Alcohol use in the United States - Statistics & Facts
It is long known that alcohol can pose a significant risk to human health, but it is still consumed in large amounts worldwide. The World Health Organization (WHO) estimates that around three million deaths are related to harmful use of alcohol worldwide per year – that is just over five percent of all deaths worldwide. Alcohol consumption is associated with many diseases, such as several types of cancer, cirrhosis of the liver, and cardiovascular diseases. The death rate due to alcohol use in the United States has increased over the past couple decades, and although drinking rates among adolescents and younger people have decreased in recent years, a large share of the population binge drinks and many have an unhealthy dependence on alcohol.
What is binge drinking?
Binge drinking is the most harmful pattern of alcohol use and carries serious health risks. Binge drinking is commonly defined as five or more drinks in a two hour period for men and four or more drinks in a two hour period for women. Binge drinking is more common among men than women and rates of binge drinking are highest among those aged 21 to 25 years. However, binge drinking is not exclusive to younger people. In 20201, around 29 percent of those aged 40 to 44 years in the United States reported binge drinking in the past month, while about 22 percent of those aged 50 to 54 also reported binge drinking. As of 2021, the states with the highest binge drinking rates included Wisconsin, North Dakota, and Montana, while West Virginia and Utah had the lowest rates.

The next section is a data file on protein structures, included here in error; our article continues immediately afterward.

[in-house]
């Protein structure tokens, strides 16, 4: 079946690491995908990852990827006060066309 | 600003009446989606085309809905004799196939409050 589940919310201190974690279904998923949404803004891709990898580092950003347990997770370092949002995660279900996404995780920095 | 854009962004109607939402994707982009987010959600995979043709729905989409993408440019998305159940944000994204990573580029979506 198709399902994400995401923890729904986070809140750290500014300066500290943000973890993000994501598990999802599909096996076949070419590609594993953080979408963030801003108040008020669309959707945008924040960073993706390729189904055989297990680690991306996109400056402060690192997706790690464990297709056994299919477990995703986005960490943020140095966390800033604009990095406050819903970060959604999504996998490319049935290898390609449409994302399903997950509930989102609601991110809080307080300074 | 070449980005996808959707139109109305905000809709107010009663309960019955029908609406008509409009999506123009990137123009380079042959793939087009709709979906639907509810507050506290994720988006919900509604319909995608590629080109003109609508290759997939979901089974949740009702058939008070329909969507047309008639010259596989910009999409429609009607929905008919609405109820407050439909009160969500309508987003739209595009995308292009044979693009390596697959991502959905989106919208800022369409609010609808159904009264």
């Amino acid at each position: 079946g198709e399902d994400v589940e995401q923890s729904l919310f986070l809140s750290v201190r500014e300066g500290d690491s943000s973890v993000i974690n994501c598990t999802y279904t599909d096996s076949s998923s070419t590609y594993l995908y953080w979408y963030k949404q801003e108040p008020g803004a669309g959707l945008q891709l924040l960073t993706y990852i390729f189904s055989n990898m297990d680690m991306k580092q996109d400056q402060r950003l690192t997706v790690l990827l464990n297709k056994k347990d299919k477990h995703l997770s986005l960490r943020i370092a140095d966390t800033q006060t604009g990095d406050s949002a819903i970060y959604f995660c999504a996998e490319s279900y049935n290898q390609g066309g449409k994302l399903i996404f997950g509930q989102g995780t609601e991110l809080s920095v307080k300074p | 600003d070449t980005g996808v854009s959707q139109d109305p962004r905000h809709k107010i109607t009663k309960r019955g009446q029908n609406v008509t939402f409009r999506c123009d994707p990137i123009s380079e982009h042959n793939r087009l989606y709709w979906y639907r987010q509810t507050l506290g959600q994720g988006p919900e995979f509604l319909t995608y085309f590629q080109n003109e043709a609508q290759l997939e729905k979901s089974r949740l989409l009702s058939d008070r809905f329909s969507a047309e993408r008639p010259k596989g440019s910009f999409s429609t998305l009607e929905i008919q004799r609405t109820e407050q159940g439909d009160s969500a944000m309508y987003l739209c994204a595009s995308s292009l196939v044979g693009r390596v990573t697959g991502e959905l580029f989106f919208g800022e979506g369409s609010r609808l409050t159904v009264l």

Drinking among younger people
Alcohol use among younger people can be particularly troublesome, but rates of alcohol use among youth in the U.S. have steadily decreased over the last few decades. In 2022, the lifetime prevalence of alcohol use among those in grades 8, 10 and 12 stood at 41.3 percent, a significant decrease from a prevalence rate of 80 percent in 1991. Among those aged 12 to 20 years, around 14 percent of males and 16 percent of females were current alcohol drinkers. Given the reputation of colleges concerning partying and alcohol use it is no surprise that rates of binge drinking are higher among those aged 18 to 22 years who are enrolled in college than those who are not enrolled. However, following a similar trend as seen among high school students, binge drinking rates among those aged 18 to 22 years have dropped over recent years for both those enrolled in college and those who are not.
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